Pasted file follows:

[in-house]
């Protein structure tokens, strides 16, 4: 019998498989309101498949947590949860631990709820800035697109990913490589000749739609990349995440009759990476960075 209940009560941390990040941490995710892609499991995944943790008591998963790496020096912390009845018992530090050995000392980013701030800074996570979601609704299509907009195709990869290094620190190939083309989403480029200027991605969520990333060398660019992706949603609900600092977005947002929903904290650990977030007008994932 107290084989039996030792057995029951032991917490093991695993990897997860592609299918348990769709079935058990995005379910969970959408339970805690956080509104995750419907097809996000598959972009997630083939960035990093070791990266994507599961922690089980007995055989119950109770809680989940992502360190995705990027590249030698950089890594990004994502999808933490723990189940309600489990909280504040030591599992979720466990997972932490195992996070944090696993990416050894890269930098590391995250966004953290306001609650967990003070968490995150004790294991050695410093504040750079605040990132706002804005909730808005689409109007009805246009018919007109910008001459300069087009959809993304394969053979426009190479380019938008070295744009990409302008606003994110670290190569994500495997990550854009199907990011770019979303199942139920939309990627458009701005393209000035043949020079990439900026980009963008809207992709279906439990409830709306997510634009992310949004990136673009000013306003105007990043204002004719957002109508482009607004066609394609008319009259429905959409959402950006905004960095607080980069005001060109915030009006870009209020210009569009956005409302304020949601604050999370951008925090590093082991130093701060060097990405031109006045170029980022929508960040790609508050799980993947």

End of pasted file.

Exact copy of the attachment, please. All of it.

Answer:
[in-house]
């Protein structure tokens, strides 16, 4: 019998498989309101498949947590949860631990709820800035697109990913490589000749739609990349995440009759990476960075 209940009560941390990040941490995710892609499991995944943790008591998963790496020096912390009845018992530090050995000392980013701030800074996570979601609704299509907009195709990869290094620190190939083309989403480029200027991605969520990333060398660019992706949603609900600092977005947002929903904290650990977030007008994932 107290084989039996030792057995029951032991917490093991695993990897997860592609299918348990769709079935058990995005379910969970959408339970805690956080509104995750419907097809996000598959972009997630083939960035990093070791990266994507599961922690089980007995055989119950109770809680989940992502360190995705990027590249030698950089890594990004994502999808933490723990189940309600489990909280504040030591599992979720466990997972932490195992996070944090696993990416050894890269930098590391995250966004953290306001609650967990003070968490995150004790294991050695410093504040750079605040990132706002804005909730808005689409109007009805246009018919007109910008001459300069087009959809993304394969053979426009190479380019938008070295744009990409302008606003994110670290190569994500495997990550854009199907990011770019979303199942139920939309990627458009701005393209000035043949020079990439900026980009963008809207992709279906439990409830709306997510634009992310949004990136673009000013306003105007990043204002004719957002109508482009607004066609394609008319009259429905959409959402950006905004960095607080980069005001060109915030009006870009209020210009569009956005409302304020949601604050999370951008925090590093082991130093701060060097990405031109006045170029980022929508960040790609508050799980993947």